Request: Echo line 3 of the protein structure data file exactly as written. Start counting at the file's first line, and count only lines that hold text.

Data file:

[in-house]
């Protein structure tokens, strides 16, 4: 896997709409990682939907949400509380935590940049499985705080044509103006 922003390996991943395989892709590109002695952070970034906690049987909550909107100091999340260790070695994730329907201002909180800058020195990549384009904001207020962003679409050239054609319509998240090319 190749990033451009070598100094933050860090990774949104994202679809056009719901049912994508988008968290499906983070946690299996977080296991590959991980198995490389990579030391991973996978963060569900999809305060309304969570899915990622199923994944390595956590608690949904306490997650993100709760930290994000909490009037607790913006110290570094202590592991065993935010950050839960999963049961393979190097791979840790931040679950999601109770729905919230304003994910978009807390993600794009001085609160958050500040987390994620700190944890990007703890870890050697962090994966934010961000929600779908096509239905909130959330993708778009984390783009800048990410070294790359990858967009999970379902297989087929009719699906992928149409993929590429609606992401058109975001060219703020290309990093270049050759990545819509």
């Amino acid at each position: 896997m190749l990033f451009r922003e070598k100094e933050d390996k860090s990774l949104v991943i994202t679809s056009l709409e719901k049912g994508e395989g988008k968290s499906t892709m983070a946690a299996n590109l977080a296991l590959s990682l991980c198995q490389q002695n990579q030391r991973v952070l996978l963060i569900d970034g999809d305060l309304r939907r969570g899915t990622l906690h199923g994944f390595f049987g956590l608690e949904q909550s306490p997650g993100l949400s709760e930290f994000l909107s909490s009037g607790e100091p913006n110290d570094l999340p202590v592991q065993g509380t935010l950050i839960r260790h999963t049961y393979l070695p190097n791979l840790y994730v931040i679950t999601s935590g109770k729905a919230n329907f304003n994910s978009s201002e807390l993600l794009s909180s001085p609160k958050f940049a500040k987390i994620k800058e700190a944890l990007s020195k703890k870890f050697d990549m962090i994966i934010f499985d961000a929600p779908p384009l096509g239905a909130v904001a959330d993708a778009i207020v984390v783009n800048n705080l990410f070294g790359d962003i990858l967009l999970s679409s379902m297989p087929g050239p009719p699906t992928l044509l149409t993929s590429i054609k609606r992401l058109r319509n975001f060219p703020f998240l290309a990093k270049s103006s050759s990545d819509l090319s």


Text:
């Amino acid at each position: 896997m190749l990033f451009r922003e070598k100094e933050d390996k860090s990774l949104v991943i994202t679809s056009l709409e719901k049912g994508e395989g988008k968290s499906t892709m983070a946690a299996n590109l977080a296991l590959s990682l991980c198995q490389q002695n990579q030391r991973v952070l996978l963060i569900d970034g999809d305060l309304r939907r969570g899915t990622l906690h199923g994944f390595f049987g956590l608690e949904q909550s306490p997650g993100l949400s709760e930290f994000l909107s909490s009037g607790e100091p913006n110290d570094l999340p202590v592991q065993g509380t935010l950050i839960r260790h999963t049961y393979l070695p190097n791979l840790y994730v931040i679950t999601s935590g109770k729905a919230n329907f304003n994910s978009s201002e807390l993600l794009s909180s001085p609160k958050f940049a500040k987390i994620k800058e700190a944890l990007s020195k703890k870890f050697d990549m962090i994966i934010f499985d961000a929600p779908p384009l096509g239905a909130v904001a959330d993708a778009i207020v984390v783009n800048n705080l990410f070294g790359d962003i990858l967009l999970s679409s379902m297989p087929g050239p009719p699906t992928l044509l149409t993929s590429i054609k609606r992401l058109r319509n975001f060219p703020f998240l290309a990093k270049s103006s050759s990545d819509l090319s």